Since we started this immersion course in a universe I already have a lot of love for, I’ve been doing some thinking about Batman and the movies they make about him.  Watching anything back to back to back will throw the things that you dislike into sharp relief with the things you do, and I’ve been turning over in my head a list of things I’d like to never see in a Batman movie again.  (The Waynes dying in an alley, Barbara as Not A Gordon, ice puns, etc.)  But along with that I’ve also been thinking about the things that I’m pining for.  The comics universe that has been built around Bruce Wayne and his made family is massive.  Why do we make the same movies over and over again?  It seems that no matter who writes the movies we get Bruce’s manpain, several villains picked out of a hat, and an added dash of origin.  According to the Wiki article there are 16 current members of the more or less immediate Bat-family.  (I would argue whether some of them are appropriate, but that’s a whole other post entirely.)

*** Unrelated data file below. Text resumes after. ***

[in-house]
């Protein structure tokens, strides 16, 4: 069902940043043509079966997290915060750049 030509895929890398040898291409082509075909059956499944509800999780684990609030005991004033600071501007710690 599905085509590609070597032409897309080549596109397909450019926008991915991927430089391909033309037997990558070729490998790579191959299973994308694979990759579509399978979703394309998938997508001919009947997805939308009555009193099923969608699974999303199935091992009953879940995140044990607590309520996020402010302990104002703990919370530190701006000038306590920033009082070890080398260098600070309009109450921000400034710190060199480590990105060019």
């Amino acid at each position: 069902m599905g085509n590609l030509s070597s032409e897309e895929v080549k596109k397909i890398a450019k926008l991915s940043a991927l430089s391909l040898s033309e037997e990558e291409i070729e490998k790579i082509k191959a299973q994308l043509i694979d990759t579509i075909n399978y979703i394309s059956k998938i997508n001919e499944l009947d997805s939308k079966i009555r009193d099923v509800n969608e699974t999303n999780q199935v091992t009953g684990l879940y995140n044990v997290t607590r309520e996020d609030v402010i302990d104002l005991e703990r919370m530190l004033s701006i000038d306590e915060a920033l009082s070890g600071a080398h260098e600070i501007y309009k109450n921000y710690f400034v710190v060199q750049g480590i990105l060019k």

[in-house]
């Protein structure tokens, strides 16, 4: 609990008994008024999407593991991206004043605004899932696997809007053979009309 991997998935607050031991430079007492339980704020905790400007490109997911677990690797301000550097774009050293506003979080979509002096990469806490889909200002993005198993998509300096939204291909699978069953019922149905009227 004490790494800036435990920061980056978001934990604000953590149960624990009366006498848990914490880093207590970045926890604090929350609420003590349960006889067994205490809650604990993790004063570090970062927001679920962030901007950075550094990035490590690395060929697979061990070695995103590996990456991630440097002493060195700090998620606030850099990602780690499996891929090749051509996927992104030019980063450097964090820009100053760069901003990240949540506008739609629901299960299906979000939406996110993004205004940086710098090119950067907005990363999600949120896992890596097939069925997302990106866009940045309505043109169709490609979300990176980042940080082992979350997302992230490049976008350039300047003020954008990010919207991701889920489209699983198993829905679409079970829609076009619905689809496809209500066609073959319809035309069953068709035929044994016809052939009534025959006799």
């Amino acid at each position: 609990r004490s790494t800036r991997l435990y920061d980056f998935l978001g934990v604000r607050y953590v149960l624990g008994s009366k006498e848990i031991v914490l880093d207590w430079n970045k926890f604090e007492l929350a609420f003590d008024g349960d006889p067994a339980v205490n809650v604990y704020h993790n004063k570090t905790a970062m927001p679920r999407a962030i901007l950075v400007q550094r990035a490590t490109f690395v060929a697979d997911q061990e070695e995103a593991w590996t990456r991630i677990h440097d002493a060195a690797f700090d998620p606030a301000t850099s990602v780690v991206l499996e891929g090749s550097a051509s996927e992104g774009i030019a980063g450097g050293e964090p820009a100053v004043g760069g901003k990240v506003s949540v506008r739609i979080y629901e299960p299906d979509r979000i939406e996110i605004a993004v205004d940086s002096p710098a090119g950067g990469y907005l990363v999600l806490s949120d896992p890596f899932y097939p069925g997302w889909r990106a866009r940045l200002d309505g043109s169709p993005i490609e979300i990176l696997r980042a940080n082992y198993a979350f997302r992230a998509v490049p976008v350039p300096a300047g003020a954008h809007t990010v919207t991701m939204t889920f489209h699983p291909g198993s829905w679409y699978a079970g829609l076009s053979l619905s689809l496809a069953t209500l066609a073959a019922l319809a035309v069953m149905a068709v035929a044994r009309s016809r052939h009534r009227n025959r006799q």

So, with this information, what other movies could we write that would engage the lay-audiences while not boring those of us who spend way too much time thinking about Gotham anyway?  I’ve come up with five I’d like to see.

1. Under the Red Hood